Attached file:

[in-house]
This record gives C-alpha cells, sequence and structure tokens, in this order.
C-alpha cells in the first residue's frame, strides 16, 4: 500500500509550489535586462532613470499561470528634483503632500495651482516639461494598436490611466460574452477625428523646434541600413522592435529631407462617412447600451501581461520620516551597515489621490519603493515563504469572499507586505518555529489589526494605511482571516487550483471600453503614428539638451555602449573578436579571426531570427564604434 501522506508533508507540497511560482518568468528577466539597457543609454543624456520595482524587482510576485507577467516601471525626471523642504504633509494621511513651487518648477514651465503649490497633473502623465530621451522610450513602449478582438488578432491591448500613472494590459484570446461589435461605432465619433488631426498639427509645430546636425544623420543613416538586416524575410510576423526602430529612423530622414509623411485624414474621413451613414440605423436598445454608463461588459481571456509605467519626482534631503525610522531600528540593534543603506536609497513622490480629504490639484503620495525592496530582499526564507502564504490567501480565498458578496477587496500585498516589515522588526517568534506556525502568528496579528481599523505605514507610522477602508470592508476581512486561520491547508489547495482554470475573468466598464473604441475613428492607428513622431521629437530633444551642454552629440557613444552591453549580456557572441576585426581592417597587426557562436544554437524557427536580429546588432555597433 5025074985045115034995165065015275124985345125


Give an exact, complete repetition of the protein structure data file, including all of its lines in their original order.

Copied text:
[in-house]
This record gives C-alpha cells, sequence and structure tokens, in this order.
C-alpha cells in the first residue's frame, strides 16, 4: 500500500509550489535586462532613470499561470528634483503632500495651482516639461494598436490611466460574452477625428523646434541600413522592435529631407462617412447600451501581461520620516551597515489621490519603493515563504469572499507586505518555529489589526494605511482571516487550483471600453503614428539638451555602449573578436579571426531570427564604434 501522506508533508507540497511560482518568468528577466539597457543609454543624456520595482524587482510576485507577467516601471525626471523642504504633509494621511513651487518648477514651465503649490497633473502623465530621451522610450513602449478582438488578432491591448500613472494590459484570446461589435461605432465619433488631426498639427509645430546636425544623420543613416538586416524575410510576423526602430529612423530622414509623411485624414474621413451613414440605423436598445454608463461588459481571456509605467519626482534631503525610522531600528540593534543603506536609497513622490480629504490639484503620495525592496530582499526564507502564504490567501480565498458578496477587496500585498516589515522588526517568534506556525502568528496579528481599523505605514507610522477602508470592508476581512486561520491547508489547495482554470475573468466598464473604441475613428492607428513622431521629437530633444551642454552629440557613444552591453549580456557572441576585426581592417597587426557562436544554437524557427536580429546588432555597433 5025074985045115034995165065015275124985345125